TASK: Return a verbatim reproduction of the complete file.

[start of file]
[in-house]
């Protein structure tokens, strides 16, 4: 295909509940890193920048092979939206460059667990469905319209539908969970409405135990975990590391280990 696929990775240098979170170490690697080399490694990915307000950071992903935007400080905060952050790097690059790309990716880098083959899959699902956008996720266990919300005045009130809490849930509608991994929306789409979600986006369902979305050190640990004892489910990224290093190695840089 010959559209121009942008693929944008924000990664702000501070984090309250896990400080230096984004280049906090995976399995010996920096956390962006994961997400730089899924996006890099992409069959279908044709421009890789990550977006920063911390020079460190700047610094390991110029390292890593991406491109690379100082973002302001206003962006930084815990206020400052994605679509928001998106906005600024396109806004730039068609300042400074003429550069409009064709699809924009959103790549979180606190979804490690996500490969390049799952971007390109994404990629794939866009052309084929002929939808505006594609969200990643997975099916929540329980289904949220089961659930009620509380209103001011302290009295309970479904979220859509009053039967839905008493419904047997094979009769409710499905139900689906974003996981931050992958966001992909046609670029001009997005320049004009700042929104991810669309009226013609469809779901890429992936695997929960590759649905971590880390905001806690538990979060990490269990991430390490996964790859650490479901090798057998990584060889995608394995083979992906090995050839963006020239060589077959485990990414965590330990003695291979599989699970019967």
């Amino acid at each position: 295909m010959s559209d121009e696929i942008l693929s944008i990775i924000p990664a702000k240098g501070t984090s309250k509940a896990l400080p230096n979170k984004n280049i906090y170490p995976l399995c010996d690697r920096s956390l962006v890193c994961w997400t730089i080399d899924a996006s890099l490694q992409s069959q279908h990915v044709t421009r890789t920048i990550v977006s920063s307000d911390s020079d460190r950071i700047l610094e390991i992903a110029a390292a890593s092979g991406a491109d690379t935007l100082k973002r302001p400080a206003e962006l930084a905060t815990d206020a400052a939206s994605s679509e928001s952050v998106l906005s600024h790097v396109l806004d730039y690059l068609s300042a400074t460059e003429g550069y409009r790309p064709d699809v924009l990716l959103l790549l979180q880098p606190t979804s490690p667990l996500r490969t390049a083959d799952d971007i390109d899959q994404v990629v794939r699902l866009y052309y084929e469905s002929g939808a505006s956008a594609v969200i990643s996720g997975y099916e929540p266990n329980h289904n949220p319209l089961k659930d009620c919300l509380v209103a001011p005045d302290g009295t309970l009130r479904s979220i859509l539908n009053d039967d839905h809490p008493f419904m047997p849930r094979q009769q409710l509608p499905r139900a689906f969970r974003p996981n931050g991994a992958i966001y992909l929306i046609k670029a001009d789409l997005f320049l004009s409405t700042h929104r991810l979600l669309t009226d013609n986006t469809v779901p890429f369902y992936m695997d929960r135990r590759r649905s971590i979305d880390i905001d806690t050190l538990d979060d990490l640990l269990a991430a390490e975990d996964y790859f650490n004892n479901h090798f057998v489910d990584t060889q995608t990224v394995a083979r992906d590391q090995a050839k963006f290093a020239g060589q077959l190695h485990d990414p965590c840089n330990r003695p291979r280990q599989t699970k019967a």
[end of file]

[in-house]
């Protein structure tokens, strides 16, 4: 295909509940890193920048092979939206460059667990469905319209539908969970409405135990975990590391280990 696929990775240098979170170490690697080399490694990915307000950071992903935007400080905060952050790097690059790309990716880098083959899959699902956008996720266990919300005045009130809490849930509608991994929306789409979600986006369902979305050190640990004892489910990224290093190695840089 010959559209121009942008693929944008924000990664702000501070984090309250896990400080230096984004280049906090995976399995010996920096956390962006994961997400730089899924996006890099992409069959279908044709421009890789990550977006920063911390020079460190700047610094390991110029390292890593991406491109690379100082973002302001206003962006930084815990206020400052994605679509928001998106906005600024396109806004730039068609300042400074003429550069409009064709699809924009959103790549979180606190979804490690996500490969390049799952971007390109994404990629794939866009052309084929002929939808505006594609969200990643997975099916929540329980289904949220089961659930009620509380209103001011302290009295309970479904979220859509009053039967839905008493419904047997094979009769409710499905139900689906974003996981931050992958966001992909046609670029001009997005320049004009700042929104991810669309009226013609469809779901890429992936695997929960590759649905971590880390905001806690538990979060990490269990991430390490996964790859650490479901090798057998990584060889995608394995083979992906090995050839963006020239060589077959485990990414965590330990003695291979599989699970019967």
């Amino acid at each position: 295909m010959s559209d121009e696929i942008l693929s944008i990775i924000p990664a702000k240098g501070t984090s309250k509940a896990l400080p230096n979170k984004n280049i906090y170490p995976l399995c010996d690697r920096s956390l962006v890193c994961w997400t730089i080399d899924a996006s890099l490694q992409s069959q279908h990915v044709t421009r890789t920048i990550v977006s920063s307000d911390s020079d460190r950071i700047l610094e390991i992903a110029a390292a890593s092979g991406a491109d690379t935007l100082k973002r302001p400080a206003e962006l930084a905060t815990d206020a400052a939206s994605s679509e928001s952050v998106l906005s600024h790097v396109l806004d730039y690059l068609s300042a400074t460059e003429g550069y409009r790309p064709d699809v924009l990716l959103l790549l979180q880098p606190t979804s490690p667990l996500r490969t390049a083959d799952d971007i390109d899959q994404v990629v794939r699902l866009y052309y084929e469905s002929g939808a505006s956008a594609v969200i990643s996720g997975y099916e929540p266990n329980h289904n949220p319209l089961k659930d009620c919300l509380v209103a001011p005045d302290g009295t309970l009130r479904s979220i859509l539908n009053d039967d839905h809490p008493f419904m047997p849930r094979q009769q409710l509608p499905r139900a689906f969970r974003p996981n931050g991994a992958i966001y992909l929306i046609k670029a001009d789409l997005f320049l004009s409405t700042h929104r991810l979600l669309t009226d013609n986006t469809v779901p890429f369902y992936m695997d929960r135990r590759r649905s971590i979305d880390i905001d806690t050190l538990d979060d990490l640990l269990a991430a390490e975990d996964y790859f650490n004892n479901h090798f057998v489910d990584t060889q995608t990224v394995a083979r992906d590391q090995a050839k963006f290093a020239g060589q077959l190695h485990d990414p965590c840089n330990r003695p291979r280990q599989t699970k019967a």